Genesee Co. judge relieved from in-person duties following misconduct investigation
FLINT, Mich. (WNEM) - A Genesee County judge has been relieved from his in-person docket amid sexual harassment allegations.
The Genesee County 7th Circuit Court made the announcement about Judge Joseph Farah on Aug. 12. The decision was effective at 12 p.m. that day.
The court said they received a complaint from a former intern of Farah’s about misconduct in September 2021. The court started an investigation and in November 2021, their results were given to the State Court Administrative Office.
Their office referred the investigation to the Judicial Tenure Commission.
Farah gave his retirement notice to Gov. Gretchen Whitmer, effective Nov. 9.
On Friday, the court announced Farah has been relieved of his in-person docket and will work remotely until his November retirement. The decision was made after consulting with the State Court Administrative Office.
“Until a new judge is appointed, the court will continue its efforts to provide judicial resources for all other matters that are pending before Judge Farah,” Chief Judge Pro Tem Elizabeth Kelly said.
Grace Ketzner alleged misconduct by Farah while she was an intern for him at Michigan State University.
Farah is no longer employed at MSU. Ketzner says she also filed a complaint with the Judicial Tenure Commission.
“They’ve been doing their own investigation. We are not privy to all of the information, but I did know that they were in negotiations with him to see if they could come to a resolution,” Ketzner previously said. “I received a phone call from one of the staff attorneys there [Tuesday] afternoon and she said that none of us would have to testify which I know is very good for for everyone. And that they had secured his resignation.”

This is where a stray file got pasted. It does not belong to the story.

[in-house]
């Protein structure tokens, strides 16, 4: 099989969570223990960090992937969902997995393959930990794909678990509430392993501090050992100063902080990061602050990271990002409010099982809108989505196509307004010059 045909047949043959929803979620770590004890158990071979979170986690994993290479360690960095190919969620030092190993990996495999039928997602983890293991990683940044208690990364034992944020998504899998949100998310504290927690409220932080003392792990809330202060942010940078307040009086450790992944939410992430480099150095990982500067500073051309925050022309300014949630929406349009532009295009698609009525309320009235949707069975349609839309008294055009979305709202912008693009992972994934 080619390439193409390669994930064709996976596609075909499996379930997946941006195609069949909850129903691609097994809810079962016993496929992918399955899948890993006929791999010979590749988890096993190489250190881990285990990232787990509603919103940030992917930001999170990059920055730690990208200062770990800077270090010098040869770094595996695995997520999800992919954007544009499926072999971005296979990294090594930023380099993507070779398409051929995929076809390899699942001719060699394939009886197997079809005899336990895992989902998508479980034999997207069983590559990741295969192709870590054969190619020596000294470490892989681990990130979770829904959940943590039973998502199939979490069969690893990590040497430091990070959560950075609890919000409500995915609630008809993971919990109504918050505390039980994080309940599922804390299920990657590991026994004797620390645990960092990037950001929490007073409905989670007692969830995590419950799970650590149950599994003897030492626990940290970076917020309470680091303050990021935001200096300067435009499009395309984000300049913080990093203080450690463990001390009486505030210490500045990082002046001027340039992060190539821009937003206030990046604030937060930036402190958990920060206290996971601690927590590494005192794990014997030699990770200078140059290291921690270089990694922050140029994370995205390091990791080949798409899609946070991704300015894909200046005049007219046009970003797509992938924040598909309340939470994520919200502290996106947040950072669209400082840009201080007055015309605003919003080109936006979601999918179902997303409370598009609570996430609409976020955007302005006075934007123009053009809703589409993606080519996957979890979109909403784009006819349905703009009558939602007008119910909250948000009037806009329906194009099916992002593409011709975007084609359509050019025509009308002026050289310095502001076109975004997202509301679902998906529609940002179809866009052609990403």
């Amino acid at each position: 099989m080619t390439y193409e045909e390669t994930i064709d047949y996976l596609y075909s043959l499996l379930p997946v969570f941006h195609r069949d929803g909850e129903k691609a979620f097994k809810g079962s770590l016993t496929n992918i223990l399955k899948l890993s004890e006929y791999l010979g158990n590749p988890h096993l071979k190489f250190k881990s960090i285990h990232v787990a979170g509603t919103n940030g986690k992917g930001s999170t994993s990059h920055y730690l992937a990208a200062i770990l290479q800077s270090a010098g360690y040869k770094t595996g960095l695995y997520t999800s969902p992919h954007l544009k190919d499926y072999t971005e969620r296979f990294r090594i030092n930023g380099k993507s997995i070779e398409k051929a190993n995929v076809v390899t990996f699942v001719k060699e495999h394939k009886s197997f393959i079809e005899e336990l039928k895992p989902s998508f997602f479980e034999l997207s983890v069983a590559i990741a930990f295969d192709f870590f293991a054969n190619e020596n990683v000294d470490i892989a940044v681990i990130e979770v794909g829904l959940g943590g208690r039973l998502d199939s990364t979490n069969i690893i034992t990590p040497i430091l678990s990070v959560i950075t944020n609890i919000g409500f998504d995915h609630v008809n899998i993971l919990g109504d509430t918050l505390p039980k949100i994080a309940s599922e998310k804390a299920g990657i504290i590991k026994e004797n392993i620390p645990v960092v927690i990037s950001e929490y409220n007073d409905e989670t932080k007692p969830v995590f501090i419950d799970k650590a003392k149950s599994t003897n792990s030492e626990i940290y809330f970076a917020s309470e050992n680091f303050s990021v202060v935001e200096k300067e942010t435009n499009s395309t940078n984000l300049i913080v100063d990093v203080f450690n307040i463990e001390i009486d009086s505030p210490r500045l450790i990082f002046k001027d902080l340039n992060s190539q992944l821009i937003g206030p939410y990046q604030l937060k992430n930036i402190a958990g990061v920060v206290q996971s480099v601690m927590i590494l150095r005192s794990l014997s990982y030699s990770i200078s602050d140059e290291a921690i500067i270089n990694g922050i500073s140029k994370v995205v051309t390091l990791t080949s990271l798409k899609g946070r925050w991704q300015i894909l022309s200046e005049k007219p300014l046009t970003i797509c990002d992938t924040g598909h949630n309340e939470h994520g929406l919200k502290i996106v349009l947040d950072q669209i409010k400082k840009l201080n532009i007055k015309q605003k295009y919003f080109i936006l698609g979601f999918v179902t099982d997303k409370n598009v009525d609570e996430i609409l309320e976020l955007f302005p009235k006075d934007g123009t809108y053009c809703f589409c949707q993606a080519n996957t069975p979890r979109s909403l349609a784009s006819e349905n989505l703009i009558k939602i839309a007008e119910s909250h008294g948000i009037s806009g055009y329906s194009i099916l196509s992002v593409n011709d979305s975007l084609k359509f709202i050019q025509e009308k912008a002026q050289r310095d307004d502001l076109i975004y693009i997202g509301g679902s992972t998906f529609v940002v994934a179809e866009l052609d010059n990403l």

The Judicial Tenure Commission said it has no information to share regarding Farah and it’s exempt from Freedom of Information Act requests.
On Aug. 12, Ketzner issued the following statement:
“I believe the change we witnessed today is a direct result of allowing the public to peek behind the curtain that Farah was being protected by. This is exactly why the reporting process and JTC investigations should involve transparency. I am proud to have played a part in informing the public of his behaviors and real reasons for resignation.”
A day after Farah submitted his resignation to Whitmer, one woman who had a sexual assault case tried in front of Farah is asking for all sexual misconduct cases he has ruled on be reviewed.
Kristen Trevarrow was 15-years-old when the case against the man she says assaulted her went in front of Farah.
She said after having a trial, the defense saw there was a potential of a conviction, so the defendant pleaded no contest.
Farah sentenced him to probation.
Trevarrow has questions about her case from 20 years ago.
“If this man potentially was soft on sex offenders, and you know, people who committed sexual harm to other people because he sympathized or empathize with what they were like, that’s not okay,” Trevarrow said.
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